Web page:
A History Buff's Guide to Kingston, Ontario
History buffs find themselves at home in one of Ontario's oldest cities — Kingston, Ontario. Kingston is home to many historic sites, educational activities and museums that educate and entertain visitors of all ages.
Learn more about Kingston's historical attractions and activities below.
1. Kingston Penitentiary
Kingston Penitentiary is Canada's oldest former maximum-security prison. Its doors opened in 1835, and it became home to incarcerated women, men and children as young as 8 years old. Over the years, it has seen many riots and housed some of Canada's most dangerous criminals.
Tourists can take a guided tour to learn more about the prison's history, including their Express, Standard, Extended, Architectural and Film Tours. Film buffs will enjoy the prison's Film Tour, which focuses on the jail's history of filmmaking and the many movies filmed on the grounds.
Tours are available in French and English, and guests can request a tour with an American Sign Language (ASL) interpreter. Accessible tours and wheelchairs are available upon request for people with disabilities as well.
2. Bellevue House
The Bellevue House was built in 1840 and was home to Canada's first prime minister — Sir John Alexander Macdonald. It was one of the first homes in Canada to feature Italian Villa-style architecture. Interestingly, the house has three main floors separated by multiple levels. It also has an eclectic mix of window styles and shapes and many small balconies.
Children ages 6-11 can participate in the Parks Canada's Xplorer's program on their next visit to the Bellevue House. Grab a booklet from the Visitor's Centre in the old coach house and explore the grounds. Families that complete a particular number of activities will receive a certificate and a collectible souvenir.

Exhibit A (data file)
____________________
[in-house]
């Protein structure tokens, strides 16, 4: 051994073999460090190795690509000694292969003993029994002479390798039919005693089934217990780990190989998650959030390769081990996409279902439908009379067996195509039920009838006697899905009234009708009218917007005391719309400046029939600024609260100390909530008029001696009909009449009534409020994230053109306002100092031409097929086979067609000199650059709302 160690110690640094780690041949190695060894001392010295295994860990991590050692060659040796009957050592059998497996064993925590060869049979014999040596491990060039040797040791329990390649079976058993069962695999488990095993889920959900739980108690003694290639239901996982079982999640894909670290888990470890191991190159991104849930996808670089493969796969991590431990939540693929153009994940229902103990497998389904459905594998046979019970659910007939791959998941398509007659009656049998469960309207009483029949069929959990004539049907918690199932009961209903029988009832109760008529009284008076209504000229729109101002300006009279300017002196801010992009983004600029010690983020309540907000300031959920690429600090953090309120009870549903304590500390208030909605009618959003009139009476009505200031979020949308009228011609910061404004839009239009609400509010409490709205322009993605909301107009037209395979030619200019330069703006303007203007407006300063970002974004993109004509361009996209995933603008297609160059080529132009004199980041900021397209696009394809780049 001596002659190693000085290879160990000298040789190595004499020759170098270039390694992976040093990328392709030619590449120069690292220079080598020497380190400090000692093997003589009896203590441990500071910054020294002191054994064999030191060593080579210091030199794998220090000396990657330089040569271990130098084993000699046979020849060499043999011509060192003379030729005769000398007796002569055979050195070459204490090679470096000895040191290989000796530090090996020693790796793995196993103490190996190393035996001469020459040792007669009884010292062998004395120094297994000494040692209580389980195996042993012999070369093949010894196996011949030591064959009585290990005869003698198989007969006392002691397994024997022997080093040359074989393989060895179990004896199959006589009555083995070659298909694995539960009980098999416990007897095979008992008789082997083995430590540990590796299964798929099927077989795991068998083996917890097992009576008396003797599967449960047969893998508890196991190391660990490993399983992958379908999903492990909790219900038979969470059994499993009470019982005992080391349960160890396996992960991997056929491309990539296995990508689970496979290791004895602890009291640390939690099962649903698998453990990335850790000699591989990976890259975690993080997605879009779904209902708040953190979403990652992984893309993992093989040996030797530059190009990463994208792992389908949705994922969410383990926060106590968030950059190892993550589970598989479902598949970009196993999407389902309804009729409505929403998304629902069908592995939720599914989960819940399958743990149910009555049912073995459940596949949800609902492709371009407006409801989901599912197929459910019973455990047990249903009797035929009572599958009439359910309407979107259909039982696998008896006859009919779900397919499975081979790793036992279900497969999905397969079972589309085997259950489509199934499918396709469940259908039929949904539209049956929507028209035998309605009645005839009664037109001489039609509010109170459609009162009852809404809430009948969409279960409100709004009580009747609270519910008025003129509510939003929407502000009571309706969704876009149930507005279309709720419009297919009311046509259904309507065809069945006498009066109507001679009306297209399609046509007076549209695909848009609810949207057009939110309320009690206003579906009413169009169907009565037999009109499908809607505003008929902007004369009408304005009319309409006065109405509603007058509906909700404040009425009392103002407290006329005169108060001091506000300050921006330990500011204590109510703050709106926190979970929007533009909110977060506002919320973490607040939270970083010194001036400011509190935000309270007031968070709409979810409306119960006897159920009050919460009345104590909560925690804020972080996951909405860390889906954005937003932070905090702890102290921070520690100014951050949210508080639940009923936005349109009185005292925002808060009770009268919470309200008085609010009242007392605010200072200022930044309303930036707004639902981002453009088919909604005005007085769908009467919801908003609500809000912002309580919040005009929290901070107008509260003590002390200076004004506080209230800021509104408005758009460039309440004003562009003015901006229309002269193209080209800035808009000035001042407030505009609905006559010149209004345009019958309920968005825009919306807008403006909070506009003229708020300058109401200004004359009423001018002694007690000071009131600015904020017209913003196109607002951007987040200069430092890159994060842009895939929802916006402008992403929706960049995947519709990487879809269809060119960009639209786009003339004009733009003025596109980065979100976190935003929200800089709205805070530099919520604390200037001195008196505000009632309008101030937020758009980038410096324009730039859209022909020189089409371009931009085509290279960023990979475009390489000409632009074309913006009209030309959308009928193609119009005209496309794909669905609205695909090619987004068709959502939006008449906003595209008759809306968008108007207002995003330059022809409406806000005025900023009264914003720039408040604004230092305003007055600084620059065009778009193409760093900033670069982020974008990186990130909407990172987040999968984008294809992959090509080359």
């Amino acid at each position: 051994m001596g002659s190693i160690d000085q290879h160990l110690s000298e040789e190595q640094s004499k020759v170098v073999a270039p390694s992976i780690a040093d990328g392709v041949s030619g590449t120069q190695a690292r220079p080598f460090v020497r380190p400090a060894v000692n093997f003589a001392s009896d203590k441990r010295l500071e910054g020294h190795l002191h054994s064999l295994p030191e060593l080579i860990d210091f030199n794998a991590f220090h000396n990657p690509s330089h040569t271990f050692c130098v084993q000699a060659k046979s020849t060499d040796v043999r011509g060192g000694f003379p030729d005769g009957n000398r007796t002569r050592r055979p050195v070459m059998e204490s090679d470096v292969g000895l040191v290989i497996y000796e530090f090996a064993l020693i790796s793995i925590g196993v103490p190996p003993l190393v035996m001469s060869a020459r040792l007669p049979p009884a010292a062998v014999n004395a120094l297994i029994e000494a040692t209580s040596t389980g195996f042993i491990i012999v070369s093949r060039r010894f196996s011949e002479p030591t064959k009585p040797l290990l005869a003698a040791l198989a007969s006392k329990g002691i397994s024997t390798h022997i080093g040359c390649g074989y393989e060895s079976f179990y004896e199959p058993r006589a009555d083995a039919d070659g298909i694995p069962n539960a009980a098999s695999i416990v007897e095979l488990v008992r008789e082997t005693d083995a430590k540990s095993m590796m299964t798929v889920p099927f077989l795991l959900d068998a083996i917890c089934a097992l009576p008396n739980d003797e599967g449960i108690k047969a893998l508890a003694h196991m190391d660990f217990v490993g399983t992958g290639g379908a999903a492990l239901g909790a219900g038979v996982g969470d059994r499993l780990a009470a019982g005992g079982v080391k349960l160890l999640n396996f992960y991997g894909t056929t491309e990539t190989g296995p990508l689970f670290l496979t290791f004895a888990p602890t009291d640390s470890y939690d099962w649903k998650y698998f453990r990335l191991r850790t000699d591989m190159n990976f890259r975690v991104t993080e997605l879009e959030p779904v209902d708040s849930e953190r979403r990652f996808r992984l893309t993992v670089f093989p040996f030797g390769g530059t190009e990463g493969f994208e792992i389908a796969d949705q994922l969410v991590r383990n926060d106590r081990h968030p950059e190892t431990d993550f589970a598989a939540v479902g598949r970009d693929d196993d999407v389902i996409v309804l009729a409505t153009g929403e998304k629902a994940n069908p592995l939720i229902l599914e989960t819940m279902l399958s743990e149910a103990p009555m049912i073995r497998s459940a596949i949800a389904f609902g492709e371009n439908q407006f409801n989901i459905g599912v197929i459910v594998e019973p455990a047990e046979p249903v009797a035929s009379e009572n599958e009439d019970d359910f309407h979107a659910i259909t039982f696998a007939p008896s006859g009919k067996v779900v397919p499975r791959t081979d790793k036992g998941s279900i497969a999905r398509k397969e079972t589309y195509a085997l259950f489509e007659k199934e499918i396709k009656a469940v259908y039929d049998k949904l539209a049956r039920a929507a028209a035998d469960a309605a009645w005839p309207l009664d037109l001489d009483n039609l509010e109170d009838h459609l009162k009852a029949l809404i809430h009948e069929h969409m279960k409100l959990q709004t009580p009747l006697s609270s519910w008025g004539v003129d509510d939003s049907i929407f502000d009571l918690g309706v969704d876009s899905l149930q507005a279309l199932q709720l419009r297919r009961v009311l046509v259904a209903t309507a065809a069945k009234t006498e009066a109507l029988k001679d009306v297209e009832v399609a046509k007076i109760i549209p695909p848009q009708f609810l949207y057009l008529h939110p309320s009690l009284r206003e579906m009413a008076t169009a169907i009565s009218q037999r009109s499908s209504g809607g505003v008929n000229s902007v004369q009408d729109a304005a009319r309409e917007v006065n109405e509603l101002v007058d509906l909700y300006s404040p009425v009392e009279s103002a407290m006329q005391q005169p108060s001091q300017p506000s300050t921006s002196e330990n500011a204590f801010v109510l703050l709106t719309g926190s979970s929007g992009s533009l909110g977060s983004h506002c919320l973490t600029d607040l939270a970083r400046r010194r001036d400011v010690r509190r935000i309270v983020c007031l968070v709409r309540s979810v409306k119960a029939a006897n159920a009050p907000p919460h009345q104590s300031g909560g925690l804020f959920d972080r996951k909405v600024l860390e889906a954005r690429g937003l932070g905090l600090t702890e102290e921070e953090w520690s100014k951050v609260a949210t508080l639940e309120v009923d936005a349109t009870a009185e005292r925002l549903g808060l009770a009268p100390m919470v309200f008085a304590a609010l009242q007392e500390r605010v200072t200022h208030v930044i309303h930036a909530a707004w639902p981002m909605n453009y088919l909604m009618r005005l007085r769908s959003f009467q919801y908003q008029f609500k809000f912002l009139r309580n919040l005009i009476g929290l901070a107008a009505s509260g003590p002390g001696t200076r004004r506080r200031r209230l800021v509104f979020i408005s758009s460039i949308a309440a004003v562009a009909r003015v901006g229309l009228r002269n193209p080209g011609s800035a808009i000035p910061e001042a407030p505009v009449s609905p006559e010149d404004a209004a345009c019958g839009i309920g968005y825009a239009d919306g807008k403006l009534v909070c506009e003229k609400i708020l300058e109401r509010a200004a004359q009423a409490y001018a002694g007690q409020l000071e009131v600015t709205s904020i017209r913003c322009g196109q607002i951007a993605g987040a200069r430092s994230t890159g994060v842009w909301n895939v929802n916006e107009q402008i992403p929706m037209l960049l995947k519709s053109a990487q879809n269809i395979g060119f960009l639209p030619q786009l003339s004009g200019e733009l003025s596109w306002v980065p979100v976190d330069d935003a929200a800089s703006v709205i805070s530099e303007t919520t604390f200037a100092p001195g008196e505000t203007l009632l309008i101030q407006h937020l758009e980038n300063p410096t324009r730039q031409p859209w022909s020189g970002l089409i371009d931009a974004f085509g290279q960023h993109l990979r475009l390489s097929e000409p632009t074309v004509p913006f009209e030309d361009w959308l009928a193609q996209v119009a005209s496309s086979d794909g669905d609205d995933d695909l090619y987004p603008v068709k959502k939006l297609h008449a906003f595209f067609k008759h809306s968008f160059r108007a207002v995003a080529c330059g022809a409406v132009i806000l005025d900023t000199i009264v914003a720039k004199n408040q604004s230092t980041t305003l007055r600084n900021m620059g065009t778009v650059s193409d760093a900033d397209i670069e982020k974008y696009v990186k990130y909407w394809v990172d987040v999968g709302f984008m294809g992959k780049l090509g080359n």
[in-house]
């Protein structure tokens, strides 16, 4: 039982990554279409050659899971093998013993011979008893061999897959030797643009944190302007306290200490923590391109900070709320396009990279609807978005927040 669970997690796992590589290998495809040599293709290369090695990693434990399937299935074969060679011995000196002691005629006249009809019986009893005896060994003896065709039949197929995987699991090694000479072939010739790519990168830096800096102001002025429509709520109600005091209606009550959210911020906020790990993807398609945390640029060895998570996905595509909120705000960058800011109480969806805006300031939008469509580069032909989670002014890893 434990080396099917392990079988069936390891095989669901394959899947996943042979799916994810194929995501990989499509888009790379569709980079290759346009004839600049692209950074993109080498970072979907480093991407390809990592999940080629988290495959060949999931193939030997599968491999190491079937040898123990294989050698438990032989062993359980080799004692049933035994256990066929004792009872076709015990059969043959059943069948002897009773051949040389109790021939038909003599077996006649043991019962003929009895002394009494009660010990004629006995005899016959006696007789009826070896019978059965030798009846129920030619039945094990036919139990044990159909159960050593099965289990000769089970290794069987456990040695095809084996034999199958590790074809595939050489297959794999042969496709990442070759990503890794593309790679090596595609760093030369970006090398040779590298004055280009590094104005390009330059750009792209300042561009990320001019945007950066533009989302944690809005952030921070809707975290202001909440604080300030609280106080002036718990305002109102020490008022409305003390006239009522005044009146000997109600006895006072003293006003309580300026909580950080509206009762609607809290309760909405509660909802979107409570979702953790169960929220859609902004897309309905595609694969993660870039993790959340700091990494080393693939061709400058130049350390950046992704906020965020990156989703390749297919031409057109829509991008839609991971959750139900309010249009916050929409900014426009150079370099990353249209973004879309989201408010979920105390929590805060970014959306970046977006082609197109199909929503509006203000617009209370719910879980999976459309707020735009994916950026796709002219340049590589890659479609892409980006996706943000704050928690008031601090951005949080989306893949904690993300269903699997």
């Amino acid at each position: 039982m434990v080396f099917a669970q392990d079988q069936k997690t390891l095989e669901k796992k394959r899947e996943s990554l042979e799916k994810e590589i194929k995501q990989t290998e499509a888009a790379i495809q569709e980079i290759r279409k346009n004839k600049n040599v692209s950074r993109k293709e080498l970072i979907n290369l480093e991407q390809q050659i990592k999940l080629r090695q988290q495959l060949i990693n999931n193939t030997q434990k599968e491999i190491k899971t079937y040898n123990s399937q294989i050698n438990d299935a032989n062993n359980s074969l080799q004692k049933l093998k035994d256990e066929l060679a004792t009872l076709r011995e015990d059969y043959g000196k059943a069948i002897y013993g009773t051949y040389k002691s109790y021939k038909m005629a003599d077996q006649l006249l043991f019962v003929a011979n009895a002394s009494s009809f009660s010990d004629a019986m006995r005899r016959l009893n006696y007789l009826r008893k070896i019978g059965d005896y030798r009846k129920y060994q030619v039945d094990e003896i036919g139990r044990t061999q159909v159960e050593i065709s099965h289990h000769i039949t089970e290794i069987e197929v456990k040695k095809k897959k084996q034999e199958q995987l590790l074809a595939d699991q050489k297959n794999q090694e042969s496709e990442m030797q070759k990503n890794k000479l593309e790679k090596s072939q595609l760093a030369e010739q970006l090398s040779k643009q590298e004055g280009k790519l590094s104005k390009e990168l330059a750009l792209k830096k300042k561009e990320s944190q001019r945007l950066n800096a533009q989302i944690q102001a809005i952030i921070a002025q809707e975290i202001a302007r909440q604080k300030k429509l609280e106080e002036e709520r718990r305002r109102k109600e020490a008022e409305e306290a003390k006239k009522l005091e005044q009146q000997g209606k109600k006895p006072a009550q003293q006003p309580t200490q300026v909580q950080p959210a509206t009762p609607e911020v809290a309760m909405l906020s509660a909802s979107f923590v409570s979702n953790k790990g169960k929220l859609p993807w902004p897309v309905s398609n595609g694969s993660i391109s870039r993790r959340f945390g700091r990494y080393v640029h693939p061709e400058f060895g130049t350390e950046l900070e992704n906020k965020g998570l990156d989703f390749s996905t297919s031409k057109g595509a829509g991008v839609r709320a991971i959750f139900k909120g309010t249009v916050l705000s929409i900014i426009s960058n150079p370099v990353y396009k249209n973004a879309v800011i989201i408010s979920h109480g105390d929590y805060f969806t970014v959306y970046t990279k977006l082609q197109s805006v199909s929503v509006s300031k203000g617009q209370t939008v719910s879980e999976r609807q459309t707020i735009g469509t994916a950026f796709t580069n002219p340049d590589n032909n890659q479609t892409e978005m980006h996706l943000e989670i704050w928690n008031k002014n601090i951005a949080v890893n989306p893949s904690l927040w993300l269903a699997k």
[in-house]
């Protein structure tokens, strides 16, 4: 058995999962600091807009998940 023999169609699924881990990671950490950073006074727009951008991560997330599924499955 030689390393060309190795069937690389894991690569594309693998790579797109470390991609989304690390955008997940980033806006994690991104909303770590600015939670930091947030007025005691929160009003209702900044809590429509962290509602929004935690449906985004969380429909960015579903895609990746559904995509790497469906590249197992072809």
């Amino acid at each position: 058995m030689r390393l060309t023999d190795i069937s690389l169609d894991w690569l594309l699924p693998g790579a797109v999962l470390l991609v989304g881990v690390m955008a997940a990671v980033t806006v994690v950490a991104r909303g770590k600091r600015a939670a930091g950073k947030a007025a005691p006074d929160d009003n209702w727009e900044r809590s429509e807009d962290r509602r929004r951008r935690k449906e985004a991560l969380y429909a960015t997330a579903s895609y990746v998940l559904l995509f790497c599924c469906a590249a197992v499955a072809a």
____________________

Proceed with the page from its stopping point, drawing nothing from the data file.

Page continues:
3. The Royal Military College of Canada Museum
The Royal Military College of Canada Museum was established in 1962 and is located in the Martello tower on the Royal Military College of Canada (RMCC) campus. The museum's collection of art, artifacts and records tell the story of Point Frederick, the history of the RMCC and its many graduates.
Visitors can walk the grounds where the Royal Navy's first wooden warship that launched and sailed in freshwater — the HMS St. Lawrence or the “Giant” — was built. The Walking Tour begins at the Panet House on the RMCC grounds and covers 13 stations created in memory of the officers and seamen who served in Canada's defence from 1812-1814.
4. Fort Henry
Fort Henry's original fortification was built atop Point Henry during the War of 1812. However, the existing structure was built from 1832 to 1837 to protect the naval dockyard at Point Frederick — a major transshipment point between Montreal and Ottawa.
Fort Henry's main tourist season is from May to September, but there are some year-round events. Visitors can enjoy seasonal military demonstrations such as the Sunset Ceremony or grand musical performances like the Fort Henry Tattoo in the summer. During the fall, tourists will not want to miss the Pumpkinferno at Fort Henry, which is available from September through October.
5. Upper Canada Village
Upper Canada Village is the largest living history museum in Canada. There are over 40 historic buildings to discover and explore, including a bakery, school house and tinsmith's shop. Visitors can interact with historical interpreters and ask questions about the life and trades of the 1860s.
Upper Canada Village is open from May to September. There are also Village Walking Tours available during the spring and summer months. Additionally, from December to the first week in January, “Alight at Night" transforms the village into a magical wonderland with over one million lights.
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Explore the many activities and museums in the 1000 Islands easily when you stay at 1000 Islands / Kingston KOA Holiday. Book a stay today!